In my dotage, I find myself at the heart of Major League Baseball’s core demographic. After all, I still watch playoff and World Series games in their entirety — not later, online, via some highlights package. I get choked up when Henry Aaron and other icons from my youth pass from the scene. I even cut MLB slack in small-but-meaningful ways — like this summer, when I pointed out that COVID-era baseball doesn’t suffer so much for the lack of fans, because we’re already used to watching extra-inning games where pretty much everyone has gone home.
But count me out of any and all Hall of Fame melodrama.
Yet another episode of this embarrassing, annualized hall pall descended last week when Trump toady and erstwhile World Series hero Curt Schilling was denied his piece of immortality, along with steroid poster boys Roger Clemens and Barry Bonds. Ho fucking hum. Would-be inductees might be dicks, or saints, in the superficial and cynical ways these traits are communicated to the sporting public. But I am determined never again to invest emotionally in such constructs — the Hall of Fame being the greatest construct of them all.
What a sorry collection of misplaced sentimentality and tradition. Because of its Hall of Fame, MLB’s entire relationship to the past is a maudlin self-congratulatory muddle… The NFL? Worst sport coats I’ve ever seen. It’s as if new inductees are all guest-hosting Monday Night football in 1973… The basketball Hall of Fame is located in Springfield, Mass., in a nod to inventor Dr. James Naismith. As a Bay Stater who covered Travis Best in high school, I should stick up for it. But the place isn’t affiliated with the NBA, and so folks like Wilt Chamberlain and Alexander Belov and Pat Summit are honored side by side, with nothing at all to connect them… The World Golf Fame in Florida is absurd — and needy. Players need not retire from competition in order to gain entry. Phil Mickelson was inducted — in 2012! They invited Tiger Woods; he told them, “Not yet, thanks.” Whatever… As for the NHL Hall of Fame: Is there one?
Award rituals in this country are unusually dependent on murky interpretations of phrases, term and ideas that feel dated or misplaced. “Hall of Fame”, for example, is a phrase that does not mean anything. What sort of “hall” are we talking about here? Like that place dead Vikings gather, if they should die holding a sword? In what other context do historic figures convene in this way, so as to honor them for all time time? It’s like a museum that is also an exclusive club — but only if you never gambled or did drugs?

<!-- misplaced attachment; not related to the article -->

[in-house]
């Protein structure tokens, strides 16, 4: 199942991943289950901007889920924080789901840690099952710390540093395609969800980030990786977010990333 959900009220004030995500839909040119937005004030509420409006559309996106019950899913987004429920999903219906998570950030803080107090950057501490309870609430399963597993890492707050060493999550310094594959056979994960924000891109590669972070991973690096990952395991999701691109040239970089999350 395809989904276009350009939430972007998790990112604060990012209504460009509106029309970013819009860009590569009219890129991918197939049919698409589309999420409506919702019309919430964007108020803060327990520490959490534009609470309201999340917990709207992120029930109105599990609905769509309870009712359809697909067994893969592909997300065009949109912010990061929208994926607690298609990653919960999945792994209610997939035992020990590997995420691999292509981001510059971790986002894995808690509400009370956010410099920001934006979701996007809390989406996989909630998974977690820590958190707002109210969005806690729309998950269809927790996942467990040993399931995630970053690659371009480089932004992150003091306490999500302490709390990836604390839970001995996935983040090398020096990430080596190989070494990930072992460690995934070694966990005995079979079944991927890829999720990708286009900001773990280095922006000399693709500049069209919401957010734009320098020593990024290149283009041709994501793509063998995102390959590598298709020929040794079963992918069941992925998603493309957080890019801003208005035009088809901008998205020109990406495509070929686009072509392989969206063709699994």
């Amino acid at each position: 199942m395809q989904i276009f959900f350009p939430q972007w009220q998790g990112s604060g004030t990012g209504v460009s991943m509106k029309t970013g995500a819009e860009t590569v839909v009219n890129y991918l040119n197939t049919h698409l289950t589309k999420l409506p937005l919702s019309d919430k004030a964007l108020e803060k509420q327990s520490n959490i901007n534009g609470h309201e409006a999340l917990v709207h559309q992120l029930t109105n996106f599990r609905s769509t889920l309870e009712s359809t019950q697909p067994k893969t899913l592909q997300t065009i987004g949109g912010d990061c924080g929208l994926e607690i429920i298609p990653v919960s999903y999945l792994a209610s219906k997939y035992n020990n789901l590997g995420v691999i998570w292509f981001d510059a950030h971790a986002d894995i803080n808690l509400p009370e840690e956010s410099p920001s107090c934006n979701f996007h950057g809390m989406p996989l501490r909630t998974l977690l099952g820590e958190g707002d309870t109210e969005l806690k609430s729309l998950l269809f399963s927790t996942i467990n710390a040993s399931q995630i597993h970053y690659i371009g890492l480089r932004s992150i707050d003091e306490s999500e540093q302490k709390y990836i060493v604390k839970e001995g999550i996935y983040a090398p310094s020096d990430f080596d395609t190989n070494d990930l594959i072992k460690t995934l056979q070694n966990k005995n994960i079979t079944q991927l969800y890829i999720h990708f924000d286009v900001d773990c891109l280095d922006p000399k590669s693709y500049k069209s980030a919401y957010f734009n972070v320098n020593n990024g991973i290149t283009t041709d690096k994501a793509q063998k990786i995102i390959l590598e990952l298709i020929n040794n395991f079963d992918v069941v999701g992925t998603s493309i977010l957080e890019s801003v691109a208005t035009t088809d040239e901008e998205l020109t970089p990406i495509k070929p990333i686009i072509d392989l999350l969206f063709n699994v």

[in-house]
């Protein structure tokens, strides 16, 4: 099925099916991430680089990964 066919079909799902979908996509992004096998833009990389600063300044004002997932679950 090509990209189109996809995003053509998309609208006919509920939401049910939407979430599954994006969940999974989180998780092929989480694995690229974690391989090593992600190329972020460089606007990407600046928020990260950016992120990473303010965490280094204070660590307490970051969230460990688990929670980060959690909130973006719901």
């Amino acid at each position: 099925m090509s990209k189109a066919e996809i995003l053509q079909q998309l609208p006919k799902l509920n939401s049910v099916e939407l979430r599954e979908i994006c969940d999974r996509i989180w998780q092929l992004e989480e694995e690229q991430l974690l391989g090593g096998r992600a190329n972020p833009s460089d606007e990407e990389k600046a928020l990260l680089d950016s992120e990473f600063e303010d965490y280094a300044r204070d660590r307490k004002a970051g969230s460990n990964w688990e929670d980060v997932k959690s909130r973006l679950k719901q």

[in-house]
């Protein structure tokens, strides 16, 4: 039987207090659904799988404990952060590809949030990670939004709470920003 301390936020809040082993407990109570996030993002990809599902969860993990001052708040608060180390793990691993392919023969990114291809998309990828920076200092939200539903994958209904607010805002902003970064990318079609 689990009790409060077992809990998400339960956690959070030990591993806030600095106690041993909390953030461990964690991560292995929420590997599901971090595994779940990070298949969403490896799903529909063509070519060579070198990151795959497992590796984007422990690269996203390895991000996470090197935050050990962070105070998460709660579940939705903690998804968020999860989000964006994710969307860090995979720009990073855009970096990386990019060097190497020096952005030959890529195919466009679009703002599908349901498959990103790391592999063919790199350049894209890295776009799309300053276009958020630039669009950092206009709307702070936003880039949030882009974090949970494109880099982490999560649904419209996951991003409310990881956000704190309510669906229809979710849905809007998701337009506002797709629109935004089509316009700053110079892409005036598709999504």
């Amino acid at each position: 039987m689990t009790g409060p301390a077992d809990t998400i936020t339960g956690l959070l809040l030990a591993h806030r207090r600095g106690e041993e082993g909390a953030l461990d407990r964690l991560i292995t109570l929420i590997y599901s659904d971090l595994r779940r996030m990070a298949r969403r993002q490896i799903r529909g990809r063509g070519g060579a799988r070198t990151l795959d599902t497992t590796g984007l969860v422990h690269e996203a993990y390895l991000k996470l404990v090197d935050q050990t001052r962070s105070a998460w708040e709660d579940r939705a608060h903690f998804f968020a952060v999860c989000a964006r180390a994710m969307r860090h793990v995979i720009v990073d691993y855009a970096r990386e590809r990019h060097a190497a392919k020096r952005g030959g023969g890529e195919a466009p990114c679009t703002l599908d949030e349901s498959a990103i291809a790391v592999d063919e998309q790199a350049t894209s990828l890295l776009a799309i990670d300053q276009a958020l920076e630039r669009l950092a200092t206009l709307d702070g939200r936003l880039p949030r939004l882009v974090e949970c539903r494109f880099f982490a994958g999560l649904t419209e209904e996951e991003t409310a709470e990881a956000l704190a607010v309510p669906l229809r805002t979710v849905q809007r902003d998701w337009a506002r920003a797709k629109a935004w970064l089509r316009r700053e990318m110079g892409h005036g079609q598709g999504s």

The bizarre trappings of hall induction politics have become an anchor around the neck of Major League Baseball, in particular. Pete Rose pioneered this particular shit storm but let’s be clear: On-field greatness cannot effectively be withheld — not by a bunch of sports writers, based on something so amorphous as lapses in “character” or “integrity.” This is a level of caprice that is simply impractical.
The Baseball Writers Association of America, members of which vote on Hall of Fame induction, delineates HOF criteria this way: “Voting shall be based upon the player’s record, playing ability, integrity, sportsmanship, character, and contributions to the team(s) on which the player played.”
Pretty wide open to interpretation. It is, I suppose, some type of “injustice” that Barry Bonds has been denied entry based on his steroid use, but here is my solution: It does not matter to me, as a matter of will. And I would urge readers to join me in worrying about something else. It would frankly matter more, to me, had the juice won Barry and the Giants that World Series in 2002. Same with Mark McGwire and Sammy Sosa — the juice won them nothing. So who cares. I’ve consciously turned myself off to the potential for outrage.
Now, if Bucky Dent or Aaron Boone were juiced, I’d be pissed.